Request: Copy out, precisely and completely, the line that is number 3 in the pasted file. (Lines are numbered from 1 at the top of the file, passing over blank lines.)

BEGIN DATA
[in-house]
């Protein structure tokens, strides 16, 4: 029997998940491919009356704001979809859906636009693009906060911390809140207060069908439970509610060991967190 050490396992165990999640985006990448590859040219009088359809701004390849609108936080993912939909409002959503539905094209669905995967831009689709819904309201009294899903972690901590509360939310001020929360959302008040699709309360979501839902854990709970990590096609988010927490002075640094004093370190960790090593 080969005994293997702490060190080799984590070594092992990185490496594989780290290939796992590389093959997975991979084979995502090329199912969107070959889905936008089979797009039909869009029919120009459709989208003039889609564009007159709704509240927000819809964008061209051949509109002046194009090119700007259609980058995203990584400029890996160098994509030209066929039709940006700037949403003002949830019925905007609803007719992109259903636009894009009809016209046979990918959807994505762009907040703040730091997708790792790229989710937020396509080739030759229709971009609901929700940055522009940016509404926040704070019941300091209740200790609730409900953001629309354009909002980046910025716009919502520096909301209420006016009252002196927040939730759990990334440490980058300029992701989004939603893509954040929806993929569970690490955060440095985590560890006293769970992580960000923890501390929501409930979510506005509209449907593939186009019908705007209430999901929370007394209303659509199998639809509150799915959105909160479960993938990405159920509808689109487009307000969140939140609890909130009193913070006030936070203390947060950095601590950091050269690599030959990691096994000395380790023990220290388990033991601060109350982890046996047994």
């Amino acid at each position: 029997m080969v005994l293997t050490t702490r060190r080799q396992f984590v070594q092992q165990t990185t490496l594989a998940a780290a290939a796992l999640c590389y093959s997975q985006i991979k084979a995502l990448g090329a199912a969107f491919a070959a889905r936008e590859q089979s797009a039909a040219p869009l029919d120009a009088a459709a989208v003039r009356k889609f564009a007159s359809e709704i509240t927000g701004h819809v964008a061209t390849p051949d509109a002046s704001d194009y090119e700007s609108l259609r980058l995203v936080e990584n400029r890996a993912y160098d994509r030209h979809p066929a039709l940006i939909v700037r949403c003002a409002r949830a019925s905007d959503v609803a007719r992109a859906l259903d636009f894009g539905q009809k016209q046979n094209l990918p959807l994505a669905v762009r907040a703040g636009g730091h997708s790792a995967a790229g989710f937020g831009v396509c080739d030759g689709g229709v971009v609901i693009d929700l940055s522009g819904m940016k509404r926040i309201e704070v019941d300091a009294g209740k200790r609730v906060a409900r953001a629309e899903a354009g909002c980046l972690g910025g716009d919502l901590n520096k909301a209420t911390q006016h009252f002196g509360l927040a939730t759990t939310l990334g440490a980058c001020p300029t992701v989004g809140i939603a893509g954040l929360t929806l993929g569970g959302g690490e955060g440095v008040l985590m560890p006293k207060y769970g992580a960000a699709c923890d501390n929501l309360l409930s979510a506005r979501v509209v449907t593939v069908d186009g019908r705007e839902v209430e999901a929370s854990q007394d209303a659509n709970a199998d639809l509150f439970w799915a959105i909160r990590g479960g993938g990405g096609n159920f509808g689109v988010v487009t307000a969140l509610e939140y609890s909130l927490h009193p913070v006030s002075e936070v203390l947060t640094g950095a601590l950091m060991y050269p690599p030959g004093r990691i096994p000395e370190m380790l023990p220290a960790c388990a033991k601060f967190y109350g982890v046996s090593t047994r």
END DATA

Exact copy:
């Amino acid at each position: 029997m080969v005994l293997t050490t702490r060190r080799q396992f984590v070594q092992q165990t990185t490496l594989a998940a780290a290939a796992l999640c590389y093959s997975q985006i991979k084979a995502l990448g090329a199912a969107f491919a070959a889905r936008e590859q089979s797009a039909a040219p869009l029919d120009a009088a459709a989208v003039r009356k889609f564009a007159s359809e709704i509240t927000g701004h819809v964008a061209t390849p051949d509109a002046s704001d194009y090119e700007s609108l259609r980058l995203v936080e990584n400029r890996a993912y160098d994509r030209h979809p066929a039709l940006i939909v700037r949403c003002a409002r949830a019925s905007d959503v609803a007719r992109a859906l259903d636009f894009g539905q009809k016209q046979n094209l990918p959807l994505a669905v762009r907040a703040g636009g730091h997708s790792a995967a790229g989710f937020g831009v396509c080739d030759g689709g229709v971009v609901i693009d929700l940055s522009g819904m940016k509404r926040i309201e704070v019941d300091a009294g209740k200790r609730v906060a409900r953001a629309e899903a354009g909002c980046l972690g910025g716009d919502l901590n520096k909301a209420t911390q006016h009252f002196g509360l927040a939730t759990t939310l990334g440490a980058c001020p300029t992701v989004g809140i939603a893509g954040l929360t929806l993929g569970g959302g690490e955060g440095v008040l985590m560890p006293k207060y769970g992580a960000a699709c923890d501390n929501l309360l409930s979510a506005r979501v509209v449907t593939v069908d186009g019908r705007e839902v209430e999901a929370s854990q007394d209303a659509n709970a199998d639809l509150f439970w799915a959105i909160r990590g479960g993938g990405g096609n159920f509808g689109v988010v487009t307000a969140l509610e939140y609890s909130l927490h009193p913070v006030s002075e936070v203390l947060t640094g950095a601590l950091m060991y050269p690599p030959g004093r990691i096994p000395e370190m380790l023990p220290a960790c388990a033991k601060f967190y109350g982890v046996s090593t047994r």